- The Washington Times - Thursday, December 20, 2012


The second half of December tends to generate a fair amount of reflection on the events of the previous 12 months. That is true for investors as well and often gives rise to a number of questions about the market. Did the economy grow as fast as was expected? Did job growth measure up to economists’ forecasts? Will those industries that have been a drag on the economy in 2011, such as housing, start to turn the corner? Did the politicians in Washington come together and tackle the big issues that the country and the economy face? And so on.

This time last year, investors were starting to receive early warning signs about fiscal problems in Europe, while on the home front the jobs picture appeared to be improving. Flash-forward to today and it’s as if we were in an episode of “Lost” and we see that despite roughly 2 percent growth in gross domestic product for all of 2012 and close to 2.4 million Americans falling out of the labor force, all of the major stock market indexes are up between 9 percent and 17.5 percent year to date.

Looking at Mr. Stock Market over the past year, one would think that all was right with the world given domestic returns, which are well ahead of historical averages. According to the Credit Suisse Global Investment Yearbook, stock markets in the developed world delivered an annualized return of 8.5 percent over the past 11/2 years. As I put on my analyst hat, the question that springs to mind is whether there is more room to go up in the overall stock market in 2013.

Complicating that analysis is the continuing pingpong match over resolving the so-called “fiscal cliff.” As it stands, the two political parties have moved closer to a deal, but as I have said before, the devil is in the details. Until then, companies will continue to hope for the best but plan for the worst in the near term, which will mean modest progress — at best — in job creation and business investment in the coming months. No wonder the National Federation of Independent Business’ Small Business Optimism Index plunged 5.6 points in November to 87.5, the lowest reading since April 2009.

The National Association of Business Economics recently presented its outlook for 2013. The consensus of 48 macroeconomic forecasts calls for an annual average growth rate for real of GDP of 2.1 percent, compared with 2.2 percent in 2012. Sifting through the details of that forecast, we see the consensus view is for the economy to improve throughout 2013, with GDP growth reaching 3 percent in the fourth quarter. Breaking that down with some simple math, the first half of 2013 is poised to be far weaker than the second half.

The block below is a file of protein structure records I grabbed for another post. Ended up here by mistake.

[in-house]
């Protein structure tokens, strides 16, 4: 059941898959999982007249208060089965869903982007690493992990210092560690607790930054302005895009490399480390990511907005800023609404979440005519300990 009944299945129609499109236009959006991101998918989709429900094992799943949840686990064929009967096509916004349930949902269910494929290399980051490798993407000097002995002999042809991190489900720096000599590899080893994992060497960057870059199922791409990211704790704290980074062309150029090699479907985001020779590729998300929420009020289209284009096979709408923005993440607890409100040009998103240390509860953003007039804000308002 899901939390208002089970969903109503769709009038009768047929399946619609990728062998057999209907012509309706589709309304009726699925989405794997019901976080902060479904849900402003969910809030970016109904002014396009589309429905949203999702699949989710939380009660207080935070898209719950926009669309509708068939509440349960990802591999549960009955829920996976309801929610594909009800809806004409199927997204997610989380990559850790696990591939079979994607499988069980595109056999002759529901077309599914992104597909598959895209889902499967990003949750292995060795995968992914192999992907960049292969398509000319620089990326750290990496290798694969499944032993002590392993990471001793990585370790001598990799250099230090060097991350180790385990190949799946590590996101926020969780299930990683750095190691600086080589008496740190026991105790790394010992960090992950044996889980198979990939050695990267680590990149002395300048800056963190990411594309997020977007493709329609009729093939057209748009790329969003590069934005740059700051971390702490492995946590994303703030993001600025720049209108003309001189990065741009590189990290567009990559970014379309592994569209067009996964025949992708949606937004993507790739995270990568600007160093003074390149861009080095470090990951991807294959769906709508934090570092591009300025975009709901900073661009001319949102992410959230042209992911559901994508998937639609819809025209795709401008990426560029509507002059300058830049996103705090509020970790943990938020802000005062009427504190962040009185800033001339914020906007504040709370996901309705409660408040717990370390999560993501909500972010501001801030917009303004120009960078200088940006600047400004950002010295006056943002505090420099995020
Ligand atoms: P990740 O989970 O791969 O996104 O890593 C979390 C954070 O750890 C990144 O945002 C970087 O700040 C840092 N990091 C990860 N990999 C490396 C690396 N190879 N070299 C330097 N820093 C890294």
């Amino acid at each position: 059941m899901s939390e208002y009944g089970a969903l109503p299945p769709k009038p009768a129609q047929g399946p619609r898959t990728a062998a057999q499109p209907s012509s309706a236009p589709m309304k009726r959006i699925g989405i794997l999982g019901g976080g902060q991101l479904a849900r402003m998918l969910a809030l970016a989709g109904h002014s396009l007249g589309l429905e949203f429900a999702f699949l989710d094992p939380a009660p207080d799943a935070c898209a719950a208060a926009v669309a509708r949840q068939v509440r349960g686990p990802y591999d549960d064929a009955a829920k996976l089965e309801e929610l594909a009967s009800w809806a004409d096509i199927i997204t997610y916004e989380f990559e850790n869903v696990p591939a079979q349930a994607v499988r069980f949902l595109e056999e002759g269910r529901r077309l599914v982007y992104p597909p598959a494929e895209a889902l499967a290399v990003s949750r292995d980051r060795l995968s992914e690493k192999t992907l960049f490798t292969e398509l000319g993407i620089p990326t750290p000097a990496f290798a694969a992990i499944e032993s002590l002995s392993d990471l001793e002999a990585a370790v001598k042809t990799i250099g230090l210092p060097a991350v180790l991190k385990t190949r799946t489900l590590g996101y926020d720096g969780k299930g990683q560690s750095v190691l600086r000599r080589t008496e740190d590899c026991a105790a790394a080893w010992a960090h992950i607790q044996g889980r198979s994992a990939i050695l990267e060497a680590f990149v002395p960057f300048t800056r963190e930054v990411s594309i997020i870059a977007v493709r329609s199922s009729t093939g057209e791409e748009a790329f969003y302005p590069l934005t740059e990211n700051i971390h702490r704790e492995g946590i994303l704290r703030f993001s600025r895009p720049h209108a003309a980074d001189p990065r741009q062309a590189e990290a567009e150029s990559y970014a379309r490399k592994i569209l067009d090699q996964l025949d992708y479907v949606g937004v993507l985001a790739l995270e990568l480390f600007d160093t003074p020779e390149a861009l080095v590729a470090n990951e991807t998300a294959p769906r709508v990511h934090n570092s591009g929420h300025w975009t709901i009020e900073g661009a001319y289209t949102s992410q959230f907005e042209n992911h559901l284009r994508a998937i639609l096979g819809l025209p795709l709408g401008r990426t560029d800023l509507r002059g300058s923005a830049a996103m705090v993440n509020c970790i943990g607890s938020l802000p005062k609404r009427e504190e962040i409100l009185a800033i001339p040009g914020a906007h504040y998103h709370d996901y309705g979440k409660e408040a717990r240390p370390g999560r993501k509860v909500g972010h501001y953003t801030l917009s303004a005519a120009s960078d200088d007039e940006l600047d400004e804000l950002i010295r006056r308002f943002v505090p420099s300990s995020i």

That level of economic activity, coupled with prospects for either direct or indirect higher tax rates in 2013, is unlikely to accelerate domestic job creation to the point where it reaches escape velocity from the so-so 150,000-jobs-per-month average of 2012. At least for the near term, we will be in for more of the same — disposable income under pressure, high unemployment and underemployment, and ample slack in the manufacturing economy.

As we turn to the stock market, Wall Street analyst consensus expectations call for S&P 500 operating earnings to grow 6.5 percent year over year to $108.06 in 2013, according to Thomson One data. Keep in mind, those same earnings are tracking to grow only 3.6 percent this year compared with 2011.

How do we reconcile that rosy number given the NABE’s essentially flat GDP forecast for 2013?

Part of it could be that those consensus earnings expectations for the S&P 500 have yet to be updated, as those figures are unchanged over the past 30 days. Another contributor could be the improving economic landscape in the emerging markets, a category that for some reason tends to include China even though it is the world’s second-largest economy.

That is probably why the shares of two exchange-traded funds — iShares FTSE/Xinhua China 25 Index (FXI) and iShares MSCI Emerging Markets Index (EEM) — have outperformed the top three U.S. stock market indexes over the past month. That is a good reminder that even though challenges remain in the domestic economy, there is always a bull market out there somewhere.

• Chris Versace is the editor of the PowerTrend Profits newsletter and ETF PowerTrader, as well as the host of PowerTalk. Visit them at ChrisVersace.com or follow him on Twitter at @ChrisVersace. At the time of publication, Mr. Versace had no positions in companies mentioned; however, positions can change.

• Chris Versace can be reached at .

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